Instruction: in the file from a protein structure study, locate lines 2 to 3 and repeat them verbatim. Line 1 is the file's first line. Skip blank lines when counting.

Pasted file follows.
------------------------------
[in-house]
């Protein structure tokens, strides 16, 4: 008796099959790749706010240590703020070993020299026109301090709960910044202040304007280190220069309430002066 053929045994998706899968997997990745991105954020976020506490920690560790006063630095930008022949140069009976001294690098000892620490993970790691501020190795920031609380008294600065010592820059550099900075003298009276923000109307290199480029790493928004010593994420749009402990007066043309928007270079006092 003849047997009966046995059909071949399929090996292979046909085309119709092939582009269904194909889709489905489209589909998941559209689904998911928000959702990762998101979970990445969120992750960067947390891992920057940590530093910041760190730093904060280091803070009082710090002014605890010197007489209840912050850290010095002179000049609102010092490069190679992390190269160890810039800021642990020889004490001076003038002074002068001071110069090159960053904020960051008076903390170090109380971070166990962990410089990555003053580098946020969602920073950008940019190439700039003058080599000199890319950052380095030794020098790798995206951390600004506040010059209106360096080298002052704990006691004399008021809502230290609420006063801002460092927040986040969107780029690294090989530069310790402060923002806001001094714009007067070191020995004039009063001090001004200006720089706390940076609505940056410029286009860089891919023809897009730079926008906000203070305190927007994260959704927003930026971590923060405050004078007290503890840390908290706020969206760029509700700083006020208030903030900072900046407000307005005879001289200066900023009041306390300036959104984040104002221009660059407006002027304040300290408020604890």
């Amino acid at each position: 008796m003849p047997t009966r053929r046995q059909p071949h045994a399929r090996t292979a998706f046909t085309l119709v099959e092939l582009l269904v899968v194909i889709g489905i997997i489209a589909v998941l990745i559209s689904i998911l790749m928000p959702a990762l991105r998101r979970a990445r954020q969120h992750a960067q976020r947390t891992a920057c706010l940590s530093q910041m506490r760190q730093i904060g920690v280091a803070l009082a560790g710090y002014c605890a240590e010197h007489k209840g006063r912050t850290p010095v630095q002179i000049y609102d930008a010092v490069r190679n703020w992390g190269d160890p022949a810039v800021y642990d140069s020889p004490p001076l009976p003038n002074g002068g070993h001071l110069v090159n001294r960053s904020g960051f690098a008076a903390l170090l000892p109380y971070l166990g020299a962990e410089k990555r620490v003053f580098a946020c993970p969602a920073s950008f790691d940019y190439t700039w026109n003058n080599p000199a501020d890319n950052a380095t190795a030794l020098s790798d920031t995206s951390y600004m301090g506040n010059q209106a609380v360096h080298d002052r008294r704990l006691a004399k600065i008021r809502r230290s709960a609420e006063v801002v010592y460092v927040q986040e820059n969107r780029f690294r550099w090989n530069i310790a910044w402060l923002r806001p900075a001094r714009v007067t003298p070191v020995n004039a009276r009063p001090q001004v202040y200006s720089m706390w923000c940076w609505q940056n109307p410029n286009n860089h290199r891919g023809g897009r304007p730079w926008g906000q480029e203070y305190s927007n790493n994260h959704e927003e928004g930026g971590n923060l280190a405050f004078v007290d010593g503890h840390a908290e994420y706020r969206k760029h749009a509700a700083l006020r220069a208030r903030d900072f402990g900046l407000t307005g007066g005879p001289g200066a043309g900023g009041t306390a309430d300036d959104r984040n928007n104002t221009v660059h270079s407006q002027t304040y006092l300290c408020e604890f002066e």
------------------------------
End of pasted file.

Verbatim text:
């Protein structure tokens, strides 16, 4: 008796099959790749706010240590703020070993020299026109301090709960910044202040304007280190220069309430002066 053929045994998706899968997997990745991105954020976020506490920690560790006063630095930008022949140069009976001294690098000892620490993970790691501020190795920031609380008294600065010592820059550099900075003298009276923000109307290199480029790493928004010593994420749009402990007066043309928007270079006092 003849047997009966046995059909071949399929090996292979046909085309119709092939582009269904194909889709489905489209589909998941559209689904998911928000959702990762998101979970990445969120992750960067947390891992920057940590530093910041760190730093904060280091803070009082710090002014605890010197007489209840912050850290010095002179000049609102010092490069190679992390190269160890810039800021642990020889004490001076003038002074002068001071110069090159960053904020960051008076903390170090109380971070166990962990410089990555003053580098946020969602920073950008940019190439700039003058080599000199890319950052380095030794020098790798995206951390600004506040010059209106360096080298002052704990006691004399008021809502230290609420006063801002460092927040986040969107780029690294090989530069310790402060923002806001001094714009007067070191020995004039009063001090001004200006720089706390940076609505940056410029286009860089891919023809897009730079926008906000203070305190927007994260959704927003930026971590923060405050004078007290503890840390908290706020969206760029509700700083006020208030903030900072900046407000307005005879001289200066900023009041306390300036959104984040104002221009660059407006002027304040300290408020604890």
């Amino acid at each position: 008796m003849p047997t009966r053929r046995q059909p071949h045994a399929r090996t292979a998706f046909t085309l119709v099959e092939l582009l269904v899968v194909i889709g489905i997997i489209a589909v998941l990745i559209s689904i998911l790749m928000p959702a990762l991105r998101r979970a990445r954020q969120h992750a960067q976020r947390t891992a920057c706010l940590s530093q910041m506490r760190q730093i904060g920690v280091a803070l009082a560790g710090y002014c605890a240590e010197h007489k209840g006063r912050t850290p010095v630095q002179i000049y609102d930008a010092v490069r190679n703020w992390g190269d160890p022949a810039v800021y642990d140069s020889p004490p001076l009976p003038n002074g002068g070993h001071l110069v090159n001294r960053s904020g960051f690098a008076a903390l170090l000892p109380y971070l166990g020299a962990e410089k990555r620490v003053f580098a946020c993970p969602a920073s950008f790691d940019y190439t700039w026109n003058n080599p000199a501020d890319n950052a380095t190795a030794l020098s790798d920031t995206s951390y600004m301090g506040n010059q209106a609380v360096h080298d002052r008294r704990l006691a004399k600065i008021r809502r230290s709960a609420e006063v801002v010592y460092v927040q986040e820059n969107r780029f690294r550099w090989n530069i310790a910044w402060l923002r806001p900075a001094r714009v007067t003298p070191v020995n004039a009276r009063p001090q001004v202040y200006s720089m706390w923000c940076w609505q940056n109307p410029n286009n860089h290199r891919g023809g897009r304007p730079w926008g906000q480029e203070y305190s927007n790493n994260h959704e927003e928004g930026g971590n923060l280190a405050f004078v007290d010593g503890h840390a908290e994420y706020r969206k760029h749009a509700a700083l006020r220069a208030r903030d900072f402990g900046l407000t307005g007066g005879p001289g200066a043309g900023g009041t306390a309430d300036d959104r984040n928007n104002t221009v660059h270079s407006q002027t304040y006092l300290c408020e604890f002066e």